Chennai and Tamil Nadu
Some double recitals
It was a mixed experience at the East-West Encounter of the Bangalore School of Music
Bangalore School of Music's sixth concert in its East West Encounter was a Double Recital of performers from the Czech Republic. Roberto Sterba was vaunted as "a rare opportunity to hear a world-class tenor". True, solo vocal classical music is seldom heard in India, but bel canto (denoting the acme of virtuosity, particularly in very florid passages) Sterba was not, and it was left to pianist Radoslav Kvapil to rescue the evening with his masterful rendering of some Eastern European pieces, unfamiliar to most of us.
Sterba's repertoire comprised of very well-known arias and songs, popularised by Three Tenor concerts. It proved to be a double-edged sword: the choice of arias such as La Donna e mobile was an attempt to please the audience, but they also made Sterba's vocal shortcomings very evident. He could not form notes clearly, wobbled when he tried to sustain notes, and was embarrassingly off-key when hitting high notes. He fared better in the lower registers and in the Smetana and Dvorak songs which, being in the folk idiom, were not as technically demanding as the operatic oeuvre.
While he very patiently accompanied Sterba's singing - though at times the keyboard was too loud over the voice - one did not suspect the talent Radoslav Kvapil was capable of, till he unleashed it in his first piano solo, Liszt's Legends #2, bristling with chromatics and cadenzas. That he could move from such fiery technique to the more gently meandering Poetic Tone Pictures by Dvorak, showed his proficiency over such different styles of music, though generally he was insufficiently lyrical. The few slips noticed in Kvapil's performance might have been due to his having had to take on the unfamiliar role of accompanist.
The most extraordinary musical experience of this Festival came in its seventh Concert, with Bernard Mystraete's performance on his invention, the octo bass flute. He also oversaw its manufacture and only three such instruments exist worldwide. It is a convoluted contraption, large enough to need the prop of a unipod. To commemorate this Festival, Mystraete composed Indravisions, a solo played against a DVD projection, which aimed to show his world of music, the camera exploring the instrument, almost like an endoscopy of its innards. The octo bass flute possessed a fascinating range of sounds, from the breathy notes of the Andean flute (made from human thigh bone) to electronic noises. Later, Les Solistes Francais accompanied him on his composition, Indian Quintet, in which he did quick changes between the more conventional transverse and bass flutes and the piccolo.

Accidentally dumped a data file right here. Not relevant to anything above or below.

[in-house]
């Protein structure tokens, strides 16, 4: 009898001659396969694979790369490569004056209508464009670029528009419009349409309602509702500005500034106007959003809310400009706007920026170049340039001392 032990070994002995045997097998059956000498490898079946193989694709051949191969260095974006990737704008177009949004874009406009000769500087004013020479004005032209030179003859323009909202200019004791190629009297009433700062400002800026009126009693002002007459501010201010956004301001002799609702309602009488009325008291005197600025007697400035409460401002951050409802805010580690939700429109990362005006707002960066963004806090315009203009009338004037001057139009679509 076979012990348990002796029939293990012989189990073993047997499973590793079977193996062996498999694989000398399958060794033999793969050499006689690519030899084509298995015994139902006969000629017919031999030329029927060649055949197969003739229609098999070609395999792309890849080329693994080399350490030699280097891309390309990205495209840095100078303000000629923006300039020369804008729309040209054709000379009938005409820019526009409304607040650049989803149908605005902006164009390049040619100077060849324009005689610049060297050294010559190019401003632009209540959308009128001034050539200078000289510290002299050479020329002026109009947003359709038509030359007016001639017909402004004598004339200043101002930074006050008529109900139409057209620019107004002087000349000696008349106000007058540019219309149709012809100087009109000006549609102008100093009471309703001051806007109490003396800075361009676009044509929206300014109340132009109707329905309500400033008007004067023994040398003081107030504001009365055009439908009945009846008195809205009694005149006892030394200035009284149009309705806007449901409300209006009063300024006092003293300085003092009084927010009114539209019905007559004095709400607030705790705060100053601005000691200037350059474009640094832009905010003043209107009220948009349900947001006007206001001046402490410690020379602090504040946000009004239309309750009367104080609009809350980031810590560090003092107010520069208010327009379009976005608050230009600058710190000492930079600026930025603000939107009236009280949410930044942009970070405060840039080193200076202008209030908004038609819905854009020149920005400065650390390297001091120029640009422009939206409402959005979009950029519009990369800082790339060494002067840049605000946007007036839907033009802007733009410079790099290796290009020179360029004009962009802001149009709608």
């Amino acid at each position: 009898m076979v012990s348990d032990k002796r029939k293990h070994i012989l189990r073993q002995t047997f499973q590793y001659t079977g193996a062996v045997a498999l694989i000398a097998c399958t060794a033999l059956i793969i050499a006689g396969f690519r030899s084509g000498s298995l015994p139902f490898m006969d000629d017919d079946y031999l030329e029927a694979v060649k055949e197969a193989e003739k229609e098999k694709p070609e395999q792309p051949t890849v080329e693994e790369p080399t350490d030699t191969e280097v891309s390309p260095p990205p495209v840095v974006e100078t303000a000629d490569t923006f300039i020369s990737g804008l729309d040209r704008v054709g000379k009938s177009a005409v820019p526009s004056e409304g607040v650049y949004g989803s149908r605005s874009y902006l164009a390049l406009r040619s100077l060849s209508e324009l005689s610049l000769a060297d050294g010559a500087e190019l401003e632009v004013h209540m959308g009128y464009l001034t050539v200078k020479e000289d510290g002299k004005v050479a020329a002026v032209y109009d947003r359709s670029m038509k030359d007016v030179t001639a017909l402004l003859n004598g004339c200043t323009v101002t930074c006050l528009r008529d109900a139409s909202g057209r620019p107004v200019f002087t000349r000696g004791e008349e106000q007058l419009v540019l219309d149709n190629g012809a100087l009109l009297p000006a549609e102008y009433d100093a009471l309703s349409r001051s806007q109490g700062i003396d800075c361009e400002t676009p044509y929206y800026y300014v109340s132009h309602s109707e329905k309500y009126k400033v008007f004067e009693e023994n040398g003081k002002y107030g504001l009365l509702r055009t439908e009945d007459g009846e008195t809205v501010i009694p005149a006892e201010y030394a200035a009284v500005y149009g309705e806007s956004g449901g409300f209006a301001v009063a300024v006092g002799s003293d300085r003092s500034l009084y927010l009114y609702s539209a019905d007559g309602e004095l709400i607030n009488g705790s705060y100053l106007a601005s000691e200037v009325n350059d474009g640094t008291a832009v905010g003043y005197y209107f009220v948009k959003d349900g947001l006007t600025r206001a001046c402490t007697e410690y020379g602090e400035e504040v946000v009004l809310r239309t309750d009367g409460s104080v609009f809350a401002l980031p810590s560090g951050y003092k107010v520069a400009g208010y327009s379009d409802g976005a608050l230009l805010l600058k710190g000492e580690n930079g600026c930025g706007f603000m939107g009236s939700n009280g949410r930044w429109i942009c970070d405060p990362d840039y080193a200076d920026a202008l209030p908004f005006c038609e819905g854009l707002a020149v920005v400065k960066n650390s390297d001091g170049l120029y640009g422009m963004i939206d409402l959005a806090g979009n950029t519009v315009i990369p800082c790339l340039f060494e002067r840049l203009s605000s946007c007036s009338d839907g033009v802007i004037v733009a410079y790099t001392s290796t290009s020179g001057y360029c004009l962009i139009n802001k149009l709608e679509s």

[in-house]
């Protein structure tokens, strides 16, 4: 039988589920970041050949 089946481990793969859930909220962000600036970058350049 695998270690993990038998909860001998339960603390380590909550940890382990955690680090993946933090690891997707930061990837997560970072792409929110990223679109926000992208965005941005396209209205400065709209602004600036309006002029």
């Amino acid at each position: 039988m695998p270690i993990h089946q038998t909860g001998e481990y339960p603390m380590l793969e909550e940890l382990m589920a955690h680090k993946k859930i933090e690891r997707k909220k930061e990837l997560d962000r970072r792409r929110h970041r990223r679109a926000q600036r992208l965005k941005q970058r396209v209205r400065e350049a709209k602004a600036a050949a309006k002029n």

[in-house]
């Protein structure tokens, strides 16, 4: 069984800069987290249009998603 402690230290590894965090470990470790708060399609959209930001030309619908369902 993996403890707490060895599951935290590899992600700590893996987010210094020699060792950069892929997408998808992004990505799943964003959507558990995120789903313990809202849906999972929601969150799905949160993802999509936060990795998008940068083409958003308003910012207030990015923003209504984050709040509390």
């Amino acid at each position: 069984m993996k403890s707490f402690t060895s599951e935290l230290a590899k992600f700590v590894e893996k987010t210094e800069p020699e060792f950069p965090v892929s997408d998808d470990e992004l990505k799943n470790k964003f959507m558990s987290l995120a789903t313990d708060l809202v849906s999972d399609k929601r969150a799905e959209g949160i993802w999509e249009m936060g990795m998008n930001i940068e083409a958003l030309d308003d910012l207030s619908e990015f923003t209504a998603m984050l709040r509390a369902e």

It was this French group, Les Solistes Francais, that opened the evening with that most famous of string quartets, Schubert's Death & the Maiden. The group's attack was well suited for the work's dramatic opening, and cellist Caroline Glory impressed in the piece's dark and foreboding vein. However, this composer's tender lyrical side soon bubbles up through the roiling anguish; in Schubert, exquisite melody cannot be long suppressed.
Dvorak's "American" Quartet is one of the loveliest pieces written for strings. Dvorak's move to the US gave rise to the far better-known New World Symphony, which incorporates the novel musical experiences the composer encountered there. But this Quartet also contains the elements of Negro spirituals, Appalachian folk music and Ameri-Indian chants. Themes are passed around all four players, giving them a chance to show their artistry so that one heard how good Benjamin Baricout was on the viola and David Wacheux on second violin. The younger players outshone their senior, Bernard Wacheux, whose lead violin sounded thin, and notes not always perfectly formed. As a group, Les Solistes Francais was well co-ordinated, as was their interaction and cohesiveness as a musical unit.
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Chennai and Tamil Nadu